A study was done by Johns Hopkins biophysicists to investigate several different personal lubricants currently available on the market, and to compare their effect on genital tissues and susceptibility to infections. The researchers took the path of analyzing osmolarity of the products. Osmolarity describes the concentration of chemical ingredients within a cell and products with high osmolarity have adverse effects on genital and rectal tissue, including the increased risk of genital herpes infections, at least in animal testing. Lubricants with petrochemical bases expose the cells to this high osmolarity which then causes damage to vaginal and anal tissue, thus allowing it to become more susceptible to infections. In this comparison study, a product called “Good Clean Love” had the lowest osmolarity, of 270 which is lower than extracellular body fluid and semen. Petrochemical-based lubricants on the other hand, with higher osmolarity (ex/ Astroglide 6,300; KY Jelly 2,500, KY Warming Jelly 10,300) can increase the risk of bacterial vaginosos (BV) by 12 to 14 times.
Sources: Chemical and Engineering News 2013;90(50)
Commentary: Personal lubricants have been seen as potential deliveries of microbicide components in the gel that could protect individuals from HIV. Unfortunately, the promise of nonoxynol-9 in vaginal gels actually failed to show protection of women from HIV and in 2002, it actually increased the risk of HIV infection. It turns out that nonoxynol-9 is not only an effective spermicide, it also damages the cells lining the vagina and rectum and this then alters the potential inherent protective aspect of the mucosal lining of the vagina. Nonoxynol-9 is still used on some condoms today. Safety issues regarding spermicides and personal lubricant ingredients led to the investigations of the scientists at Johns Hopkins and they then proceeded to investigate the osmolarity of lubricants and how that may be related to tissue injury. Previous studies have also investigated this. Hyperosmolar rectally applied personal lubricants was associated with greater epithelial denudation (cell injury) and mucosal permeability in a 2007 study. These changes are thought to be associated with increased risk of HIV transmission. Lubricant use was a strong predictor of BV in another study.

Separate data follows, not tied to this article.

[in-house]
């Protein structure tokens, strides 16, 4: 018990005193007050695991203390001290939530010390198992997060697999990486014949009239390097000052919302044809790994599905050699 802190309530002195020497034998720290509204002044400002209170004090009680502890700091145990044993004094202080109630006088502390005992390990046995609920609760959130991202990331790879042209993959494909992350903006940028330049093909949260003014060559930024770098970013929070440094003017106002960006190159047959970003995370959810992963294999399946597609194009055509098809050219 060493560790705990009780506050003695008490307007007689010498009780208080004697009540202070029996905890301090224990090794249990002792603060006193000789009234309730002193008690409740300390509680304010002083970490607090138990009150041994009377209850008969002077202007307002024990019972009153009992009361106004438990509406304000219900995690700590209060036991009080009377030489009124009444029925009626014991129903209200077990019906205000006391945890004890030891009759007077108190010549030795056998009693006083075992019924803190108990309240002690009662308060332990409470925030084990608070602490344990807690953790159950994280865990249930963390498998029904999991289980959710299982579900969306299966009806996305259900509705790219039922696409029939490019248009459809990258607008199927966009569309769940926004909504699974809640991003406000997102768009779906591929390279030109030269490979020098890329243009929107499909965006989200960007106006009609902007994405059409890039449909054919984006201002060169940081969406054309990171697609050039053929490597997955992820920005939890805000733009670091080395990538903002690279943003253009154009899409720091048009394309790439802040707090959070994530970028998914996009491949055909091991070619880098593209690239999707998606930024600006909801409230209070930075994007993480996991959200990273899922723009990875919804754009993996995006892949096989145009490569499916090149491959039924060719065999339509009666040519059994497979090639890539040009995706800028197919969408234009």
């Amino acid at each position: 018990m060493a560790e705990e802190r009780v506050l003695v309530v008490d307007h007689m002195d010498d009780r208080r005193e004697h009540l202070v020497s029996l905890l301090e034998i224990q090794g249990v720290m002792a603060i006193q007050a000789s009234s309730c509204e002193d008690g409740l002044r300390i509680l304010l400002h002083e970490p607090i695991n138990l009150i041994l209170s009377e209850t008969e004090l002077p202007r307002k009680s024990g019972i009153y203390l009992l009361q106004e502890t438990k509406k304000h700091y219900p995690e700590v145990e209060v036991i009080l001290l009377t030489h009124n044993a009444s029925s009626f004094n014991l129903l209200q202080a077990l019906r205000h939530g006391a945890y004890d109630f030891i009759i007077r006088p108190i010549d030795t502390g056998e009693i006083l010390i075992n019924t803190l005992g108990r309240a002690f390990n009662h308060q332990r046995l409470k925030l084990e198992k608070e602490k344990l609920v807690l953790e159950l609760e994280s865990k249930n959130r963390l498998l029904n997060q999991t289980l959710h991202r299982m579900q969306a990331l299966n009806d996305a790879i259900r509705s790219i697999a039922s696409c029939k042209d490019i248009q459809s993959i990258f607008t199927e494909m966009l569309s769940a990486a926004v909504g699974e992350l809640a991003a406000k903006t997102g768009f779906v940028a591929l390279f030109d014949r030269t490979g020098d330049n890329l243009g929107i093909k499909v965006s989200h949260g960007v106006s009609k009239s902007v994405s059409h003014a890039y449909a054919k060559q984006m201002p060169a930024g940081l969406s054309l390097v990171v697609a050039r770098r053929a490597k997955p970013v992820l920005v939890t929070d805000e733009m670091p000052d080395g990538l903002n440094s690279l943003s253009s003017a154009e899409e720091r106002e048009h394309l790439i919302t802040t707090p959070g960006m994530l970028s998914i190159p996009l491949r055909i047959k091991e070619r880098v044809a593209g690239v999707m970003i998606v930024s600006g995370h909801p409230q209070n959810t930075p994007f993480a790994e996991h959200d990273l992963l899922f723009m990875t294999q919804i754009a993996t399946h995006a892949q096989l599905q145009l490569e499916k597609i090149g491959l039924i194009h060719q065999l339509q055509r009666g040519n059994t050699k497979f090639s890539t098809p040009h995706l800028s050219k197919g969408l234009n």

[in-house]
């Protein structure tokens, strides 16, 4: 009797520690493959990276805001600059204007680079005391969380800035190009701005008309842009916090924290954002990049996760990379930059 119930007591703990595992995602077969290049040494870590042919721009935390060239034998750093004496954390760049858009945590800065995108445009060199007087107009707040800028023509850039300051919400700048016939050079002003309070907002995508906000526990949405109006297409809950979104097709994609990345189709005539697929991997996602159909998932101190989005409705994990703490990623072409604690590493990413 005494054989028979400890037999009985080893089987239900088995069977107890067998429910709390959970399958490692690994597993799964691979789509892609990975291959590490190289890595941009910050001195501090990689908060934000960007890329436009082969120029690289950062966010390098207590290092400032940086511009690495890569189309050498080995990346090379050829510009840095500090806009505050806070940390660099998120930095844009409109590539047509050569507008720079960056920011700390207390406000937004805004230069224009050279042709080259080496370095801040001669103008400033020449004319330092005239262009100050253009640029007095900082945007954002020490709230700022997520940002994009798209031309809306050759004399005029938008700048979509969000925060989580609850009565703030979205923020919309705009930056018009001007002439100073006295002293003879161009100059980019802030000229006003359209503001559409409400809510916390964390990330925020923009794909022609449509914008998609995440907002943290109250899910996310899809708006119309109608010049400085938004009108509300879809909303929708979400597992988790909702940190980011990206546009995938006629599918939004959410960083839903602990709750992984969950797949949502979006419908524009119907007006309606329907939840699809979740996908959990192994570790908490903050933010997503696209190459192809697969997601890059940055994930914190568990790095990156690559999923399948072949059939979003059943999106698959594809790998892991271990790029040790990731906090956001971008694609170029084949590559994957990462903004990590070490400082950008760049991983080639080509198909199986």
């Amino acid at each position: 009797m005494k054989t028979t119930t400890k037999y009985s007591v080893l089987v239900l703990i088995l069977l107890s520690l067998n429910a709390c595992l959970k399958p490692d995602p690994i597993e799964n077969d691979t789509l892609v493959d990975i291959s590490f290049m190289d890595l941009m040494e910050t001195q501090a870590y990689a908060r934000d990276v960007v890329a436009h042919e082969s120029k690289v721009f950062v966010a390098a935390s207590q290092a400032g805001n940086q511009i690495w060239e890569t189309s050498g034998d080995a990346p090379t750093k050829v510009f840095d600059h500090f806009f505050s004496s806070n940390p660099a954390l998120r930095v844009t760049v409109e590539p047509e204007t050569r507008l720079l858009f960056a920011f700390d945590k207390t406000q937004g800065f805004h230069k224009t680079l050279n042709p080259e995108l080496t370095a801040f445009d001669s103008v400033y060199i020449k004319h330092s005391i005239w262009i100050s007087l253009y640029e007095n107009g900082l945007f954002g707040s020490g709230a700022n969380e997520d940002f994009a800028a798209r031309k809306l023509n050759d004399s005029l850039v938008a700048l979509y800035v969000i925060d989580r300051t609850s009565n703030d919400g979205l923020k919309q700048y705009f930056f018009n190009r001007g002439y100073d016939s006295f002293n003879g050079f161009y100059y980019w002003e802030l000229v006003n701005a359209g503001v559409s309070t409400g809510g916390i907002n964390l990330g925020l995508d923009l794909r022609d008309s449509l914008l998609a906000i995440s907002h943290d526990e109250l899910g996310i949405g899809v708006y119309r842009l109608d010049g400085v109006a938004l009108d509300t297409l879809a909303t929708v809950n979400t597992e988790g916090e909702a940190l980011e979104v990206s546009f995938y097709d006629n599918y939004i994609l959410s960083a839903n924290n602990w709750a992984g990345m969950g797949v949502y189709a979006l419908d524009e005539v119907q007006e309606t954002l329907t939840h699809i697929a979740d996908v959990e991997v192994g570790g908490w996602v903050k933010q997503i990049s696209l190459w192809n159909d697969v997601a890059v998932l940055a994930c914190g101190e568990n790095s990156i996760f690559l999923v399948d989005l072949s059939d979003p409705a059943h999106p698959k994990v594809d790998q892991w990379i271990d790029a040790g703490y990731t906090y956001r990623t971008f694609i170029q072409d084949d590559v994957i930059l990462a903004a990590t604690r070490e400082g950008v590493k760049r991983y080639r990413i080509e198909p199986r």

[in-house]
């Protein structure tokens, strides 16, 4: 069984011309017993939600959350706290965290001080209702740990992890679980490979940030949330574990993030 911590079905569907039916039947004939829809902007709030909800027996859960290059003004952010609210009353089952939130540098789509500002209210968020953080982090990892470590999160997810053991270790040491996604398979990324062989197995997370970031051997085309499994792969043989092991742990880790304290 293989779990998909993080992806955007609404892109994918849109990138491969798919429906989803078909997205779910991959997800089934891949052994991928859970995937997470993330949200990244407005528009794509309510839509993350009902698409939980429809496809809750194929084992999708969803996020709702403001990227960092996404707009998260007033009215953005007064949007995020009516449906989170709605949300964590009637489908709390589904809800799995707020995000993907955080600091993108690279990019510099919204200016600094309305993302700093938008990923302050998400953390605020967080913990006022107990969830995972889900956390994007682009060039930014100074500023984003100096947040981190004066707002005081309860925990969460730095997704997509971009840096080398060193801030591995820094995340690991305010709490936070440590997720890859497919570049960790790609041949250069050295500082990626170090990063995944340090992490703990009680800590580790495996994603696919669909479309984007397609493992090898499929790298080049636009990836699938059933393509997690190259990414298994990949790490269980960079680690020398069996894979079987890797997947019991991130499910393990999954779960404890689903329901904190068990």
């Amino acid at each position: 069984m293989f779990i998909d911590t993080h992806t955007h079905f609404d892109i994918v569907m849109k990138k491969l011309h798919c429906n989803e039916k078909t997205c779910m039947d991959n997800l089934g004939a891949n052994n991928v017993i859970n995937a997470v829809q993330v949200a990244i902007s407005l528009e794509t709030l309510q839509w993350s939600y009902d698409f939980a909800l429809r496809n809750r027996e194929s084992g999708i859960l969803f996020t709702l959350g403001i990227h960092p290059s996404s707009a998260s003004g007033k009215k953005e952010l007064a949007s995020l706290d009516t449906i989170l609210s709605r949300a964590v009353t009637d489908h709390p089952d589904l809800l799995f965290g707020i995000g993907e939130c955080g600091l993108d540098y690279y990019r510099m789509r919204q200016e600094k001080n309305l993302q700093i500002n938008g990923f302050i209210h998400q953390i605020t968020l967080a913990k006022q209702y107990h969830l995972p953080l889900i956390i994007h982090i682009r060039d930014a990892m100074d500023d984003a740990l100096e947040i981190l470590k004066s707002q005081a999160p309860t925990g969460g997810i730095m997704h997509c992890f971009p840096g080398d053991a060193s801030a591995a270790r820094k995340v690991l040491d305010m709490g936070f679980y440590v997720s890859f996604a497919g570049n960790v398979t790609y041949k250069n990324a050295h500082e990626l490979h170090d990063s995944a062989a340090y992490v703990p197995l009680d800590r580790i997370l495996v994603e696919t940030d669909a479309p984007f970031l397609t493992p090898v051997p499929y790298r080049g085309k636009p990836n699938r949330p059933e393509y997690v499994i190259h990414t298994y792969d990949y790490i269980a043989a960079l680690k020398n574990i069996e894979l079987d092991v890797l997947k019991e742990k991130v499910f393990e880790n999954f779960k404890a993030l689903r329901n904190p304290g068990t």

K-Y Warming Jelly has an osmolality more than 30 times the body’s own fluid and increased herpes transmission more than 9 times when compared to no lubricant administered in an animal study. In 2007, another Johns Hopkins researcher demonstrated in a human study that ID Glide, which is a hyperosmolar lubricant similar to Astroglide and K-Y Jelly, caused significant damage to the rectal tissue. But, recently researchers observed that while hyperosmolar lubricants did damage normal rectal and cervical cells, they did not increase HIV infection. There have been other studies that have reported no cell toxicity from hyperosmolar lubricants as well, including one using K-Y Warming Jelly, with the active microbicide, glycerol monolaurate.
Conventional, non organic lubricants contain a variety of ingredients including glycerin and chlorhexidine. Chlorhexidine is a broad spectrum microbicide (kills bacteria, including the dominant protective vaginal bacteria, lactobacilli species, which competitively inhibit infection causing bacteria), which may cause toxic effects to mucosal tissues. Glycerin is thought to increase osmolarity while its effects on the protective lactic acid producing lactobacilli species is not known. It seems wise to use personal lubricants that do not contain petrochemicals, parabens, glycerin or nonoxynol-9. While nonoxynol-9 (N-9) is the active ingredient used in all spermicides in the U.S. and contraceptive effectiveness with diaphragms and condoms and the FemCap is more effective with this spermicide, the CDC and the World Health Organization seem to agree on the following:
1) N-9 is a safe, effective contraceptive option for women at low risk of HIV/STIs who do not use the product more than once per day.
2) N-9 should not be used to prevent HIV/STIs
3) N-9 should not be used rectally